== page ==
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UTAH COUNTY COMMISSION SEAT A

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Utah County Commission seat A

MALCOLM H. BECK JERRY D. GROVER

-- Why are you running, and why should voters vote for you instead of your opponent?

Beck:

I'm a full-time commissioner, and I'll remain a full-time commissioner until I'm voted out of office. I have no outside interests; I'm retired. I'm devoted to the county, and I'll stay here all hours to get the job done.

Grover:

I felt that not a lot of people who were running (for the commission seat) were well-qualified. For example, the environmental issues facing the county, like using or not using oxygenated fuels, are my area of expertise. We need qualified, competent people in office.

-- What role can the county play in reducing air pollution?

Beck:

Do everything in our power to make sure that the county meets mandated standards of air quality. But also, those standards have to be workable and not just a drain on the taxpayers.

Grover:

Obviously, the county is going to be a major player in the air-quality issue. What the county needs to be is ahead in the game. We're kind of stuck because of inaction by politicians at the state, county and city levels and face having emissions standards shoved down our throats.

--- Is it feasible to develop Utah Lake? If so, what role should the county play?

Beck:

Yes, development of the lake property will pay for itself. But the county has to make sure that development happens very cautiously. The county can play the role of expediting the development. The lake property has long been an untapped resource for the county.

Grover:

It can't be developed until there's an entire resolution of all disputes. I am totally opposed to massive engineering feats sponsored by tax money. If the lake is developed, it should be by private industry without the use of tax money. The county can act as a facilitator for that.

--- Should county services expand to keep pace with growth? If so, can this be done without a tax increase?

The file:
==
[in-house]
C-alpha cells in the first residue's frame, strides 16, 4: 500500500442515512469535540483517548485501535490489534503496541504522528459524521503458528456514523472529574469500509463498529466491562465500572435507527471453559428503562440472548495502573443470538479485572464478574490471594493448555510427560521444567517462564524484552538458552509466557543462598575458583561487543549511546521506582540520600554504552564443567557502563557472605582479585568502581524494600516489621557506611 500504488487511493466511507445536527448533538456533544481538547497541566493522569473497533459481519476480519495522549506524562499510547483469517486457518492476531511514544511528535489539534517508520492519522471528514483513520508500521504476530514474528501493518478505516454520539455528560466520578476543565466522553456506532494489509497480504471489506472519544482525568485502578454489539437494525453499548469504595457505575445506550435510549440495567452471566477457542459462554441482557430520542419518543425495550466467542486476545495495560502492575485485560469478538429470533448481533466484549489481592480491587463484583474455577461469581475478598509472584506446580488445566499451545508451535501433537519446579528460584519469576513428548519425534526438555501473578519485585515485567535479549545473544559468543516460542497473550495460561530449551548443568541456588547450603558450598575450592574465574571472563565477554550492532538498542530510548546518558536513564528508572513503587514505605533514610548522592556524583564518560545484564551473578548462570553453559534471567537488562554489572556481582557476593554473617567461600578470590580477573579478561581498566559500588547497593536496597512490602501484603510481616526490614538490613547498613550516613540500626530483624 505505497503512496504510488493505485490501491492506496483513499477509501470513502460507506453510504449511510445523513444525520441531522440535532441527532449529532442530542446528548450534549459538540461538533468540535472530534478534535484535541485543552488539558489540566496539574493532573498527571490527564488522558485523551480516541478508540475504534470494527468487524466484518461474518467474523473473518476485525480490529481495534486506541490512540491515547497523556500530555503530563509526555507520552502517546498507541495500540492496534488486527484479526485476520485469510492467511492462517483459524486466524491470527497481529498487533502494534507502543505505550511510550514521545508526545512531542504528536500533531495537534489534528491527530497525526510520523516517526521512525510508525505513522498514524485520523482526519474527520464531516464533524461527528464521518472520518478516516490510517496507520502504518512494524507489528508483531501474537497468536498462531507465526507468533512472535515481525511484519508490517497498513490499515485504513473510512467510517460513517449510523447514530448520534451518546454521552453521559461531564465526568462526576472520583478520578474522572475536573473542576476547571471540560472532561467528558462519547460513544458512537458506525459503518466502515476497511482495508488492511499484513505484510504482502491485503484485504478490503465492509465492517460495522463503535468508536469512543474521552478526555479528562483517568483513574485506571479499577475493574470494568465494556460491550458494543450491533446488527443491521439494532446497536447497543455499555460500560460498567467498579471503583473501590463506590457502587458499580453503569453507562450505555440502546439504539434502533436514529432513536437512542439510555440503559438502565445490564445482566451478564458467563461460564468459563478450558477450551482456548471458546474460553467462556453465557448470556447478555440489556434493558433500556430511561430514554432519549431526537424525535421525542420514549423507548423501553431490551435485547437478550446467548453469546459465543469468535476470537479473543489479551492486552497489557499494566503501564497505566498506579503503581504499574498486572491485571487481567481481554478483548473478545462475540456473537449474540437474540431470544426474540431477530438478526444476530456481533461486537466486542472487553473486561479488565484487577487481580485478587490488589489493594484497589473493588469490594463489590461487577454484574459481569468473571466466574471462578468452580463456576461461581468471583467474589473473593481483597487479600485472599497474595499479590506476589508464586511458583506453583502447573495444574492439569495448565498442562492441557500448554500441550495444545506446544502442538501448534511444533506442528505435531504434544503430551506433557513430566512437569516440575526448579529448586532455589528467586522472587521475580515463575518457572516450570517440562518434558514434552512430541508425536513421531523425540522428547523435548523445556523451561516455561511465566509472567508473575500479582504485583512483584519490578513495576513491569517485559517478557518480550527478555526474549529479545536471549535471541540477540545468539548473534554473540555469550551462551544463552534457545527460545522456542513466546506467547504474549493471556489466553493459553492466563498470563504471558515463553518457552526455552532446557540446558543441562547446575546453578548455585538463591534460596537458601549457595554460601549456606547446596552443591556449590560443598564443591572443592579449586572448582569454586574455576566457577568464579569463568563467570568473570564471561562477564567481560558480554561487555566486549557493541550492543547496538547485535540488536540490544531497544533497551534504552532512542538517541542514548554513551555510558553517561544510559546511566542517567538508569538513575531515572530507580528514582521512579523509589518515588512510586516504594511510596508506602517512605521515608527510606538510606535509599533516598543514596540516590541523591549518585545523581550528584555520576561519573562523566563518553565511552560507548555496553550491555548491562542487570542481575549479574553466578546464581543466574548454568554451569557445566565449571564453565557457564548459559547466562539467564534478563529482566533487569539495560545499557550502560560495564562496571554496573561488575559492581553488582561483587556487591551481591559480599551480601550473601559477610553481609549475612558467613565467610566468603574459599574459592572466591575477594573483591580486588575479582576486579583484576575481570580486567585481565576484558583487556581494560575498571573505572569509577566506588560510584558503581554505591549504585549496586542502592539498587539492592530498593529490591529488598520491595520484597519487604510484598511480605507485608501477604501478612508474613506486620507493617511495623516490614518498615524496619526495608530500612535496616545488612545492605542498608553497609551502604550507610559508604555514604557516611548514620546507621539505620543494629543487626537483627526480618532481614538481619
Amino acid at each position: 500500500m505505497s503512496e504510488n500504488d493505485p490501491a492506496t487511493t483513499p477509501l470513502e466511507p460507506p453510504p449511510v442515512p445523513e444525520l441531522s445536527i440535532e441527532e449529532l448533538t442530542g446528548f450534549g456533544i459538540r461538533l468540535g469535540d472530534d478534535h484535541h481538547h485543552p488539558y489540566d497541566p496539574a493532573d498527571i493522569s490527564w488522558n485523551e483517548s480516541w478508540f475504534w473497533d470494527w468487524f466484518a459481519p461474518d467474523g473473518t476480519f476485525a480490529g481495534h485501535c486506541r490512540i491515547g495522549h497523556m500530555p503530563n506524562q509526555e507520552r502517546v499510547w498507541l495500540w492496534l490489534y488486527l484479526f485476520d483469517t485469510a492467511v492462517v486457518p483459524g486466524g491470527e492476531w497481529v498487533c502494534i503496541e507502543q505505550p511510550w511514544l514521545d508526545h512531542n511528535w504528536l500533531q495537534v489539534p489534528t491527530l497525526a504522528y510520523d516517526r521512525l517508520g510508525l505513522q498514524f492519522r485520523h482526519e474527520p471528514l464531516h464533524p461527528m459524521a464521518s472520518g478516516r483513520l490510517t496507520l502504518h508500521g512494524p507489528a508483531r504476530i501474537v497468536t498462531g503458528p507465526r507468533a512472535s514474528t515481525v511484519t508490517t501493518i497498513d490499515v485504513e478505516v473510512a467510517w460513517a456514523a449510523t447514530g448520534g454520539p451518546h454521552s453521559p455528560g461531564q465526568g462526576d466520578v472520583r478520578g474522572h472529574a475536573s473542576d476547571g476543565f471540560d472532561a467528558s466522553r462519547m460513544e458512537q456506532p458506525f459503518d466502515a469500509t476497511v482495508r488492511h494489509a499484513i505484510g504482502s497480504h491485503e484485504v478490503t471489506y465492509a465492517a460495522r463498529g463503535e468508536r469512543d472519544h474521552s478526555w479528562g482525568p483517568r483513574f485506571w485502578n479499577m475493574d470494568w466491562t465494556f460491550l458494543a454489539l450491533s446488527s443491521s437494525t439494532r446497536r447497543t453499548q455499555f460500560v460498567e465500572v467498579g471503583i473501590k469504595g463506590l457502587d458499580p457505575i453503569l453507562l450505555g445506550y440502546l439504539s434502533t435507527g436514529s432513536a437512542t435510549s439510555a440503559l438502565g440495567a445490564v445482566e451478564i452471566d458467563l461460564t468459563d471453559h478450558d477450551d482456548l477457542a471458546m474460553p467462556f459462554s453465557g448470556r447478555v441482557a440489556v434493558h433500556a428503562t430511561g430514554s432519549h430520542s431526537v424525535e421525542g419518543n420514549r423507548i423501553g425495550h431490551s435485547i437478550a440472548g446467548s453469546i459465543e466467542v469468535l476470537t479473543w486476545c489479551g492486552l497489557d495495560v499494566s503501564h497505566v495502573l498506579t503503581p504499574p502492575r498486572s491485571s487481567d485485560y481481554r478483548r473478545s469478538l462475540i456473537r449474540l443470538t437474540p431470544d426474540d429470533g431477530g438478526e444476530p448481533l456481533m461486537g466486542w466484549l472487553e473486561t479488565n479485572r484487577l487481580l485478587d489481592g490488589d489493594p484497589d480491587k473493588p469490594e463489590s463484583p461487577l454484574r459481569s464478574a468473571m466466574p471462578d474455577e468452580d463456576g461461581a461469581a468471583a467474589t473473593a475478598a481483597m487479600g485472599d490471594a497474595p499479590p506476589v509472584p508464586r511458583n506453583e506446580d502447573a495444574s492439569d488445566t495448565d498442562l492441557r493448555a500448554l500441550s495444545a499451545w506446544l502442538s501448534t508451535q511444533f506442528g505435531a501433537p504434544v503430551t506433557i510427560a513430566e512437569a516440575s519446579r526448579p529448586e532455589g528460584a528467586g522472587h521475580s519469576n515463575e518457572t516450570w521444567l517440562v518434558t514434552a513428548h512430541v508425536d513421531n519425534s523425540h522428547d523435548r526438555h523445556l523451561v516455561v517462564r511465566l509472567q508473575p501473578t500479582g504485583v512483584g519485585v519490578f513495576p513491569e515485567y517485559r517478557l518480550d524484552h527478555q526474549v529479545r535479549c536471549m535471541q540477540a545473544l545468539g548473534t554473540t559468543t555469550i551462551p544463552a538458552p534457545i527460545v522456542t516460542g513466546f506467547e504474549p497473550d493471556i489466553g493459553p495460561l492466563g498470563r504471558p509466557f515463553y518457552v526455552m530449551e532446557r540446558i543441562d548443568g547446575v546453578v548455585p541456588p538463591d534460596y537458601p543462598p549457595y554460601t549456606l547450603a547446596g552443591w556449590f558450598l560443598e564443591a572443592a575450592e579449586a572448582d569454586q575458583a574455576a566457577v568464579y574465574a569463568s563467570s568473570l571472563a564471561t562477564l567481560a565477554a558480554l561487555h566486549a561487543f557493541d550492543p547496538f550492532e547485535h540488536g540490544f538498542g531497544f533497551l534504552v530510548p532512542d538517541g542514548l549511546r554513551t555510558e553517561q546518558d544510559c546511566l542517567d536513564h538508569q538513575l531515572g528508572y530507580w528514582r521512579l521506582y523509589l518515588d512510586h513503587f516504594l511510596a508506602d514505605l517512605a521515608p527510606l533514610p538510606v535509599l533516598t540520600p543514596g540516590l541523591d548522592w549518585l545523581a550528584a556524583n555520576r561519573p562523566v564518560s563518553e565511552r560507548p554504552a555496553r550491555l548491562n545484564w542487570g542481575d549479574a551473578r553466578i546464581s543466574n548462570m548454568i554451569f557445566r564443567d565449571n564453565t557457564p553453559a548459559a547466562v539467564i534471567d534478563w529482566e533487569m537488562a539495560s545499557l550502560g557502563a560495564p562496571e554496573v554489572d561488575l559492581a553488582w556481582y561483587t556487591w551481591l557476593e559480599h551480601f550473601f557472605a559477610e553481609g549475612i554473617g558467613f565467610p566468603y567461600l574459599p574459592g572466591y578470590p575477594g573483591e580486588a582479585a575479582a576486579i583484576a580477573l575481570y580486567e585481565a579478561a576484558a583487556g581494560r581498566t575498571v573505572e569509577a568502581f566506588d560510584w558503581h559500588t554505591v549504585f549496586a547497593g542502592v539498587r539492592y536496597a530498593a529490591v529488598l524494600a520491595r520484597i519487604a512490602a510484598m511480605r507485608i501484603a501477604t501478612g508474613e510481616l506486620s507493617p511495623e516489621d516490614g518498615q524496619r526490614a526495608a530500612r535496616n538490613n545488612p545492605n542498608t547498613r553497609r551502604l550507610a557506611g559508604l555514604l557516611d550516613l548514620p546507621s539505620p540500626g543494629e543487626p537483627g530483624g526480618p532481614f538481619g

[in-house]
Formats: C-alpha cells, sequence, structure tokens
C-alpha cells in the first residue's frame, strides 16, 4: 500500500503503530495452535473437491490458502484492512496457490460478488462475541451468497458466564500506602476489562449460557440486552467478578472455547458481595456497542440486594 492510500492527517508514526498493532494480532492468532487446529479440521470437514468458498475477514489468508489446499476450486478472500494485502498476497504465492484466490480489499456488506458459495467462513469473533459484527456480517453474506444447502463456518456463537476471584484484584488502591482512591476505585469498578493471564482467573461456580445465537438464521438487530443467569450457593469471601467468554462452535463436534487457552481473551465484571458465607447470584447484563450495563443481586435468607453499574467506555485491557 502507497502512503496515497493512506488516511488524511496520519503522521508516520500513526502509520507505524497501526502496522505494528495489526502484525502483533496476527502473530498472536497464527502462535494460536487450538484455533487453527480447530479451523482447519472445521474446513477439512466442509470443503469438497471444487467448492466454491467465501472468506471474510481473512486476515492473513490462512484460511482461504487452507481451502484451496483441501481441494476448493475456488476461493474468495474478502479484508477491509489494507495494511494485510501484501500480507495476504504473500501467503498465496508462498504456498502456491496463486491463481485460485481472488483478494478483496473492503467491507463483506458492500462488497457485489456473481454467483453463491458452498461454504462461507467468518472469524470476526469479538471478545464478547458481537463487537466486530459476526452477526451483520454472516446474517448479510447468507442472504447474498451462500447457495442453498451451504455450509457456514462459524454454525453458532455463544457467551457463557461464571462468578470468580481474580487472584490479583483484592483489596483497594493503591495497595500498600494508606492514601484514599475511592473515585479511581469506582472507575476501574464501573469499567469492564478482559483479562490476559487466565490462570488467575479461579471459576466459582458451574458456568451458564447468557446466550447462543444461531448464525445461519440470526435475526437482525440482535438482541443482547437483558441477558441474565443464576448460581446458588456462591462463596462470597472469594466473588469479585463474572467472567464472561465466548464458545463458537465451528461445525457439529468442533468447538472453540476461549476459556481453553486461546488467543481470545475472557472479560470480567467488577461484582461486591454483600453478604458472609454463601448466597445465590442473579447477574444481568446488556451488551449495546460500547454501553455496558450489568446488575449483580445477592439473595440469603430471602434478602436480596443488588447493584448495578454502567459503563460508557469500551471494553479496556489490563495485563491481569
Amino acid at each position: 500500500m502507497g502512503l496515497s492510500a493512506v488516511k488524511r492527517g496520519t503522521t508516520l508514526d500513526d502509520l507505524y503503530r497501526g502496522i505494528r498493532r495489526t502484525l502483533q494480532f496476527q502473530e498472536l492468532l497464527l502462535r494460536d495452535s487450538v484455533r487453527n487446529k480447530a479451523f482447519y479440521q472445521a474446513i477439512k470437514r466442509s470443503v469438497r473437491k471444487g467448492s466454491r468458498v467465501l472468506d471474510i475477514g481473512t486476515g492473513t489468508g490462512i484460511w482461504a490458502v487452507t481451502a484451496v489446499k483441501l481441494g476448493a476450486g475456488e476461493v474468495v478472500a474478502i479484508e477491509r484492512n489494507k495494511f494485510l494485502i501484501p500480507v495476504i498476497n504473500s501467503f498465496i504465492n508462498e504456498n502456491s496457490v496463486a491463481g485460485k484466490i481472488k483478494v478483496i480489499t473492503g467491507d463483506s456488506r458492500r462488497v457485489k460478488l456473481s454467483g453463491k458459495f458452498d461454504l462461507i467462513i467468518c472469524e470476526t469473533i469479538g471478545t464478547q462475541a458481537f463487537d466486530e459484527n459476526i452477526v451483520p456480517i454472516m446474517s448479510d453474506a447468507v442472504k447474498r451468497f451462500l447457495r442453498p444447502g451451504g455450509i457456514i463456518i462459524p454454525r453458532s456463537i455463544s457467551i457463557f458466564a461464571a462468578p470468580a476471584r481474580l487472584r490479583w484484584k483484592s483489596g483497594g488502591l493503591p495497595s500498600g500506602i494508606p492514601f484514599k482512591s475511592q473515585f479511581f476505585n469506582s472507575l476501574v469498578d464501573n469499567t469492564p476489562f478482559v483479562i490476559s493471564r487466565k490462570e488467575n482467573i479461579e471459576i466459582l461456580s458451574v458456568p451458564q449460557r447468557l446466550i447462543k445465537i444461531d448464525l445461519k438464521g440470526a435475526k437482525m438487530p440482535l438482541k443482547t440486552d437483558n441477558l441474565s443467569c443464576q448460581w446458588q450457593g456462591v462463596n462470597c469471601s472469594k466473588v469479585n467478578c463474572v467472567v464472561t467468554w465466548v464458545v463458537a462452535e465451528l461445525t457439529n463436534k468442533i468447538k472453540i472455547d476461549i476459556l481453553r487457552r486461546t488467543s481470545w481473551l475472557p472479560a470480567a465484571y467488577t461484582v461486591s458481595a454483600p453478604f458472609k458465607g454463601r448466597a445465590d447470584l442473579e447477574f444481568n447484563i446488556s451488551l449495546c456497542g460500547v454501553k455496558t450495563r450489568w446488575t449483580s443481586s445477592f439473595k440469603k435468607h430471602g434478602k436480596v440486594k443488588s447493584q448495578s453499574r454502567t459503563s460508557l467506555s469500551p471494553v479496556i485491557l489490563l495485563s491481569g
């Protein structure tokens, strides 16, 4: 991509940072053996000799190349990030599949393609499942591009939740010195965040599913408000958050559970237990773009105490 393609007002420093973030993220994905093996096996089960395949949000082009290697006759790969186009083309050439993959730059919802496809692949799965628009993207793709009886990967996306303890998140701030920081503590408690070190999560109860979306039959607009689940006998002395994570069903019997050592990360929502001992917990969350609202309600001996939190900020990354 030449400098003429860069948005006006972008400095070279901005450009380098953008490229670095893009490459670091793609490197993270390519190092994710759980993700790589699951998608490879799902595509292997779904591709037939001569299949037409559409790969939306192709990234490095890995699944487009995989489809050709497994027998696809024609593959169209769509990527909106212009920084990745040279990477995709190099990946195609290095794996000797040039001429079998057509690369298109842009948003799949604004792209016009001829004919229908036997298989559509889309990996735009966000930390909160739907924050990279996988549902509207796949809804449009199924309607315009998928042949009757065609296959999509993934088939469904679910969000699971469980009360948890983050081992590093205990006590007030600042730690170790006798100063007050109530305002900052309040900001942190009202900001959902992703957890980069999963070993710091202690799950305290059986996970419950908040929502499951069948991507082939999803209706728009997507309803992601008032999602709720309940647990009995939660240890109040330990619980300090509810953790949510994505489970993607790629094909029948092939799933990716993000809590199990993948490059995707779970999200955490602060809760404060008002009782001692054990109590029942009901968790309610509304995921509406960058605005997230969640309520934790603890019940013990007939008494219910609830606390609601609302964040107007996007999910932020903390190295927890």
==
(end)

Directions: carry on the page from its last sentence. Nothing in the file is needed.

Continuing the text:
Beck:

They should only expand when they benefit the county. Many of the services can and should be taken care of by cities; that is their role. Expansion in the county should be taking place within the cities.

Grover:

They have to. But the services should be in place before the growth starts happening. Someone is going to have to pay for the new services, but hopefully that will be offset by cuts in other spending. Increasing taxes should only be the last resort.

--- What role should county government play in local economic development?

Beck:

As an expeditor of information. The county is a warehouse of knowledge, and officials need to be a partner with the cities, working in conference with them.

Grover:

It shouldn't take all the credit for that development like it has. What it can do is provide an environment with low taxes but not create big programs to attract businesses.

--- What role can the county play in reducing crime and violence, and possibly curtail gang activity?

Beck:

As an informational base and as a leader. The Utah County Sheriff's Department has the expertise and knowledge to give to cities, especially in dealing with gang enforcement.

Grover:

One of the proper roles of government is to provide law enforcement, not to provide things that are provided by religious organizations and community services. The county can ensure that deputy sheriffs are trained properly, such as with gang information.